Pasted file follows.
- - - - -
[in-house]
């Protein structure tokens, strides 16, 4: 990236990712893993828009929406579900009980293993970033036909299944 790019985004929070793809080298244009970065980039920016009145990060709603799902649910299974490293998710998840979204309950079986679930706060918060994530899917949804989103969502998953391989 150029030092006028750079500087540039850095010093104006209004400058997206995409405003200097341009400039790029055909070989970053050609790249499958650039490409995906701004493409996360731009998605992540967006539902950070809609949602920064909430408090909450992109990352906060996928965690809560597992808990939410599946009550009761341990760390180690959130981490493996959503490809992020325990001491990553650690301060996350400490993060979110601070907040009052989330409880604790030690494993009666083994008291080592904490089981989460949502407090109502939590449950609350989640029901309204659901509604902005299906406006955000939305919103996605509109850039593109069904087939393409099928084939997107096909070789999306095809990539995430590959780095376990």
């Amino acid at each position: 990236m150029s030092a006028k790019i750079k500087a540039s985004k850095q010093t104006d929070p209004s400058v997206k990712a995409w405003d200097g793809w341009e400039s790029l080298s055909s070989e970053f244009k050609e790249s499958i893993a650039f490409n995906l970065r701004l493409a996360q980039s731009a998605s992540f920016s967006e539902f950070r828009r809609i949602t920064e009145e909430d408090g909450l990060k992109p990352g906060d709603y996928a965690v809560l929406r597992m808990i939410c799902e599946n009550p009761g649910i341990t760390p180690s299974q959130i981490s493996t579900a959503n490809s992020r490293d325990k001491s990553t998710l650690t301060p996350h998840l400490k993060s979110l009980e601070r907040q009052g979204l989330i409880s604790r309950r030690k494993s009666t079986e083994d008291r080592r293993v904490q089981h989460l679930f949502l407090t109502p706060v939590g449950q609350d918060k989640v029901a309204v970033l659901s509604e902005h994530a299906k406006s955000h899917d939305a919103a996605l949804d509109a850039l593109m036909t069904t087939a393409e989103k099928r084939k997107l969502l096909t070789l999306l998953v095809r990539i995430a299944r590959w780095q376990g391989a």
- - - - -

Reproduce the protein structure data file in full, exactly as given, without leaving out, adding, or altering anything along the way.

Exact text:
[in-house]
């Protein structure tokens, strides 16, 4: 990236990712893993828009929406579900009980293993970033036909299944 790019985004929070793809080298244009970065980039920016009145990060709603799902649910299974490293998710998840979204309950079986679930706060918060994530899917949804989103969502998953391989 150029030092006028750079500087540039850095010093104006209004400058997206995409405003200097341009400039790029055909070989970053050609790249499958650039490409995906701004493409996360731009998605992540967006539902950070809609949602920064909430408090909450992109990352906060996928965690809560597992808990939410599946009550009761341990760390180690959130981490493996959503490809992020325990001491990553650690301060996350400490993060979110601070907040009052989330409880604790030690494993009666083994008291080592904490089981989460949502407090109502939590449950609350989640029901309204659901509604902005299906406006955000939305919103996605509109850039593109069904087939393409099928084939997107096909070789999306095809990539995430590959780095376990």
């Amino acid at each position: 990236m150029s030092a006028k790019i750079k500087a540039s985004k850095q010093t104006d929070p209004s400058v997206k990712a995409w405003d200097g793809w341009e400039s790029l080298s055909s070989e970053f244009k050609e790249s499958i893993a650039f490409n995906l970065r701004l493409a996360q980039s731009a998605s992540f920016s967006e539902f950070r828009r809609i949602t920064e009145e909430d408090g909450l990060k992109p990352g906060d709603y996928a965690v809560l929406r597992m808990i939410c799902e599946n009550p009761g649910i341990t760390p180690s299974q959130i981490s493996t579900a959503n490809s992020r490293d325990k001491s990553t998710l650690t301060p996350h998840l400490k993060s979110l009980e601070r907040q009052g979204l989330i409880s604790r309950r030690k494993s009666t079986e083994d008291r080592r293993v904490q089981h989460l679930f949502l407090t109502p706060v939590g449950q609350d918060k989640v029901a309204v970033l659901s509604e902005h994530a299906k406006s955000h899917d939305a919103a996605l949804d509109a850039l593109m036909t069904t087939a393409e989103k099928r084939k997107l969502l096909t070789l999306l998953v095809r990539i995430a299944r590959w780095q376990g391989a």